Spicy Microgreens Mix
Red Kitten Spinach
Ground Chorizo Sausage
Lifeline Farm - Victor
Gallatin Valley Botanical - Bozeman
Amaltheia Organic Dairy - Belgrade
Amaltheia Organic Dairy - Belgrade
Trevino's Tortillas - Billings
Black Dog Farm - Livingston
These can be used in tacos or burritos, or just as delicious breakfast potatoes. To make tacos, I'd recommend seasoning with a little chili powder, cumin, and dried oregano.
~1 lb potatoes, cut into 1/2 inch pieces. Uniform-sized pieces will cook at the same rate.
2-3 Tbs cooking oil
salt and pepper to taste
1/2 tsp paprika
Additional spices: chili powder, cumin, cayenne, garlic or onion powder. If you want to use fresh garlic, add it near the end so it doesn't burn.
Heat a cast-iron skillet over medium-high heat and add the oil. Add the potatoes and 1/4-1/2 tsp salt, a few grinds of pepper, the paprika, and other seasonings, if using. With a metal spatula, quickly stir everything a few times to distribute the oil and seasoning, then spread the potatoes out in an even layer. Let them cook undisturbed until the sides touching the pan are lightly browned, about 5-7 minutes. If they're browning too quickly, turn the heat down a bit. Turn potatoes once with the spatula and even out again. Let cook another 5-7 minutes, and when they're nicely browned against the pan, turn again. Taste for seasoning and adjust as needed, and continue cooking until potatoes are soft all the way through, turning once more if needed. Total cook time should be 20 minutes, give or take.
For an easy spinach and potato taco filling:
Rinse and roughly chop the spinach. With about 5 minutes left on the potatoes, add the spinach, a pinch of salt, and a splash of water, lime juice, or white wine vinegar. Cook and stir a few times until greens are wilted. Serve on warmed tortillas with crumbled feta, avocado, squeeze of lime, microgreens, salsa, cooked beans, or any other preferred taco toppings. Fried or scrambled eggs would be delicious, too!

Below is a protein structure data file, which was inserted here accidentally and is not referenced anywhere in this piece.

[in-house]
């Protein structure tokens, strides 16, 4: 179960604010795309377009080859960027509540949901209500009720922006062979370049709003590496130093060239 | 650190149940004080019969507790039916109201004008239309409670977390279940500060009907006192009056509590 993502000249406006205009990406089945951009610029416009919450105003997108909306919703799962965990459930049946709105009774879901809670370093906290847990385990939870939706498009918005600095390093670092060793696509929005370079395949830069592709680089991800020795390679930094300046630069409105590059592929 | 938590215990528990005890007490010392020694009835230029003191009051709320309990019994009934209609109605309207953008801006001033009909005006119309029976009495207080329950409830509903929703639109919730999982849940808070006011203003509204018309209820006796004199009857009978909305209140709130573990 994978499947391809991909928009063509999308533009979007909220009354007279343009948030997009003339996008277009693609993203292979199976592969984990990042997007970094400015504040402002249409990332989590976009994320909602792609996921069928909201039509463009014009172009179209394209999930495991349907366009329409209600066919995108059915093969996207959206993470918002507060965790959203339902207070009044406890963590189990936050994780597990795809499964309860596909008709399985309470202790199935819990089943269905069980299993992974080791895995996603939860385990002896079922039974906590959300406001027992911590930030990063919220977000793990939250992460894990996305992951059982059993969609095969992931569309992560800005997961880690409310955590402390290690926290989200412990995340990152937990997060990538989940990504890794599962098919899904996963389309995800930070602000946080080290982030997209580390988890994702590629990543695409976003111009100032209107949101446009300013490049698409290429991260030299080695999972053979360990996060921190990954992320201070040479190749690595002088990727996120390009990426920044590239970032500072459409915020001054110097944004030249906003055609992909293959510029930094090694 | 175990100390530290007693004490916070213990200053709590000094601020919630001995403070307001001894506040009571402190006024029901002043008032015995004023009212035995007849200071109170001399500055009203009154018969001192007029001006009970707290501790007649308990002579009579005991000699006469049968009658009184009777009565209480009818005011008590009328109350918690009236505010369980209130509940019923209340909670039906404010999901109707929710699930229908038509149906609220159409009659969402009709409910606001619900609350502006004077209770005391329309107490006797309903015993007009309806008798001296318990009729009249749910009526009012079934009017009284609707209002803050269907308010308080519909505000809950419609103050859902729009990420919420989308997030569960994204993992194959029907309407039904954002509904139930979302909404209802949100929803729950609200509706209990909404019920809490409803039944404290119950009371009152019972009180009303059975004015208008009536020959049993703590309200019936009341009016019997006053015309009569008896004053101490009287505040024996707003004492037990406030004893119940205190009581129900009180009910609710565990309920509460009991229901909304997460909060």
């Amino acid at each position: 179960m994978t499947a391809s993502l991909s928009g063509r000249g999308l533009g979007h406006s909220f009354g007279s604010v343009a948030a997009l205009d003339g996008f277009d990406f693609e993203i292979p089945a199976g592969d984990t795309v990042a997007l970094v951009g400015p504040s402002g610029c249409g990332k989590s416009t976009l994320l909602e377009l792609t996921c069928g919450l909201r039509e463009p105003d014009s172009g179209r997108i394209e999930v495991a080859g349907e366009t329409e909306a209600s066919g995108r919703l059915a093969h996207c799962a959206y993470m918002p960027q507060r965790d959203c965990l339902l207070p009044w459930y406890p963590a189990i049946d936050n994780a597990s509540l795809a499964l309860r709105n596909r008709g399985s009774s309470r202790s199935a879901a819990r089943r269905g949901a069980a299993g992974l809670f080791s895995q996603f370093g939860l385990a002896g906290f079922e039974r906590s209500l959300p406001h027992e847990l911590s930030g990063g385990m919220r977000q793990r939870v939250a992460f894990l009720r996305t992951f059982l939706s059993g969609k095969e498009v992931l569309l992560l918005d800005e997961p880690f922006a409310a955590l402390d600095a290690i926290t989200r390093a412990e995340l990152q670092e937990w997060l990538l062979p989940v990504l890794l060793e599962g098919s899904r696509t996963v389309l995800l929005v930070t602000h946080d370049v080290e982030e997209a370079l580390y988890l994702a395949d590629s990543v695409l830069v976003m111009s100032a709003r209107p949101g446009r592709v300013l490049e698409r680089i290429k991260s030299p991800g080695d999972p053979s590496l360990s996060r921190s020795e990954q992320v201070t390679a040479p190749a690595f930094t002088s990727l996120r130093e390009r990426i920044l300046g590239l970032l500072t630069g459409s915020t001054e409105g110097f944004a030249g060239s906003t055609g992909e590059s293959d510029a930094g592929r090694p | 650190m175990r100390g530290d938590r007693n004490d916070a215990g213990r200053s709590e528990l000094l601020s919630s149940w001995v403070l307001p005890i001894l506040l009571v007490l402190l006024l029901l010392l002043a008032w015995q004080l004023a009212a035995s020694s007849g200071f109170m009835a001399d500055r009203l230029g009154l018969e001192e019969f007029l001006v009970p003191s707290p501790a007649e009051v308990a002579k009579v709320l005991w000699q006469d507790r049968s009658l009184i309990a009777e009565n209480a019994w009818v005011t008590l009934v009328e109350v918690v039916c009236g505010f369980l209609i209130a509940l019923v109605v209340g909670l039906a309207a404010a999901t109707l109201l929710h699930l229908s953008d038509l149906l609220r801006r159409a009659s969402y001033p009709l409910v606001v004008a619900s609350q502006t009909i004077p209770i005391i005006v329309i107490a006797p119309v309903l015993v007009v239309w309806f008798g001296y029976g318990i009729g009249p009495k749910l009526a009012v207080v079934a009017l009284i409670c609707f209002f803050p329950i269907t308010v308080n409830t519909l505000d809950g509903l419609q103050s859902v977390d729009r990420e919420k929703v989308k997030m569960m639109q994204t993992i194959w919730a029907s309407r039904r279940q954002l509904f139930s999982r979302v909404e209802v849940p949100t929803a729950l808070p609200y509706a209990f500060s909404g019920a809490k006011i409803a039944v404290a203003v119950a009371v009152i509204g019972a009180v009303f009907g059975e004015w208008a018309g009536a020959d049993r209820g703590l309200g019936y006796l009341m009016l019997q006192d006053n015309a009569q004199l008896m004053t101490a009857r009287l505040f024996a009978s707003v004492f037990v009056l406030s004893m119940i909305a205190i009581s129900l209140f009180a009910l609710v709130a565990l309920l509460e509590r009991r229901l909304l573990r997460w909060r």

Chorizo & Potato Tacos
This chorizo sausage is Mexican-style chorizo, meaning it's raw ground pork seasoned with chiles and other herbs and spices. It is not Spanish-style chorizo - a cured pork sausage made with smoked paprika and typically eaten with breads or cheeses for tapas, or used to season paella or stews. Though both spicy sausages, they're generally not interchangeable. Mexican-style ground chorizo needs to be cooked, and can be used like other ground meats for tacos, burritos, chili, burgers, soups, etc. One of my favorite ways to eat it is in these street tacos. Serves 4 but can easily be doubled.
1 lb potatoes, cut into 1/2 inch pieces
4 C water
1 tsp salt
1/2 lb chorizo
8-12 corn tortillas, warmed
onion, finely diced
cilantro and/or spicy microgreens
avocado, thinly sliced
queso fresco or feta, crumbled
Using a large skillet with a lid, bring water to boil over high heat then add diced potatoes and salt. Reduce heat to medium, cover, and cook until potatoes are just tender, about 3-5 minutes. Drain potatoes in a colander and set aside. Wipe out the skillet and return to medium-high heat. Add the chorizo and cook, breaking up the sausage into small pieces. After 3-4 minutes, add in potatoes, stir and cover, then reduce heat to low. Cook another 6-8 minutes, stirring once about half-way through. Remove from heat and using a fork or spatula, mash up a few of the potato pieces and mix them well into the rest of the filling - the idea here is to help hold the filling together in your tacos.
Serve with warmed corn tortillas, diced onion, cilantro or microgreens, and any other toppings you like. The best street tacos are simply adorned because the fillings are so flavorful: a little raw onion and lime juice help cut the richness, and the herbs add some fresh crunch.
Warming tortillas: Heat a dry skillet over medium-high. When it's hot, add tortillas one at a time for 30 seconds per side. They should get some brown spots. Keep warm by wrapping in a clean, damp dish towel. This improves the flavor and flexibility of corn tortillas. You can also wrap them up and heat in a warm oven, but you don't get the nice flavor added by browning.
ADDITIONAL RECIPE IDEAS